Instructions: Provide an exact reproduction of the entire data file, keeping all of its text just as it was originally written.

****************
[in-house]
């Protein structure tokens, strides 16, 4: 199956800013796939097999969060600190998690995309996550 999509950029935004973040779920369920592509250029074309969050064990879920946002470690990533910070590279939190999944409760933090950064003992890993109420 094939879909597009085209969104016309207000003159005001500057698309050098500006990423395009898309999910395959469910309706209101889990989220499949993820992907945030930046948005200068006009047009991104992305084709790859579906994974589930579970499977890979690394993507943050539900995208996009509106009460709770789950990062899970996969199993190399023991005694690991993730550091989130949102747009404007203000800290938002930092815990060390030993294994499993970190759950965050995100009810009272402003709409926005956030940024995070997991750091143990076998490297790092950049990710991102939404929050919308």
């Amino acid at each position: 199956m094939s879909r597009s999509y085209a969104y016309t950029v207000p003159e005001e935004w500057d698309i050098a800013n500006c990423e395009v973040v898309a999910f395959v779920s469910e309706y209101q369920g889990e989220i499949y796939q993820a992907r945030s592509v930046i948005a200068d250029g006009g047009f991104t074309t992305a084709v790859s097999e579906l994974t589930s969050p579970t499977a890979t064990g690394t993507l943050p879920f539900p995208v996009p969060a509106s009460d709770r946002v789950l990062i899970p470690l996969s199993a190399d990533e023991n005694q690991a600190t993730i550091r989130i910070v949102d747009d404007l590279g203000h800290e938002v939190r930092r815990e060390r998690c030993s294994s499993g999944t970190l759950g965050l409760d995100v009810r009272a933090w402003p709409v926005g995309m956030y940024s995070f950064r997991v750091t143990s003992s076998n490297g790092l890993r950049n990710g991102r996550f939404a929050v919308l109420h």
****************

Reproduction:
[in-house]
């Protein structure tokens, strides 16, 4: 199956800013796939097999969060600190998690995309996550 999509950029935004973040779920369920592509250029074309969050064990879920946002470690990533910070590279939190999944409760933090950064003992890993109420 094939879909597009085209969104016309207000003159005001500057698309050098500006990423395009898309999910395959469910309706209101889990989220499949993820992907945030930046948005200068006009047009991104992305084709790859579906994974589930579970499977890979690394993507943050539900995208996009509106009460709770789950990062899970996969199993190399023991005694690991993730550091989130949102747009404007203000800290938002930092815990060390030993294994499993970190759950965050995100009810009272402003709409926005956030940024995070997991750091143990076998490297790092950049990710991102939404929050919308």
């Amino acid at each position: 199956m094939s879909r597009s999509y085209a969104y016309t950029v207000p003159e005001e935004w500057d698309i050098a800013n500006c990423e395009v973040v898309a999910f395959v779920s469910e309706y209101q369920g889990e989220i499949y796939q993820a992907r945030s592509v930046i948005a200068d250029g006009g047009f991104t074309t992305a084709v790859s097999e579906l994974t589930s969050p579970t499977a890979t064990g690394t993507l943050p879920f539900p995208v996009p969060a509106s009460d709770r946002v789950l990062i899970p470690l996969s199993a190399d990533e023991n005694q690991a600190t993730i550091r989130i910070v949102d747009d404007l590279g203000h800290e938002v939190r930092r815990e060390r998690c030993s294994s499993g999944t970190l759950g965050l409760d995100v009810r009272a933090w402003p709409v926005g995309m956030y940024s995070f950064r997991v750091t143990s003992s076998n490297g790092l890993r950049n990710g991102r996550f939404a929050v919308l109420h």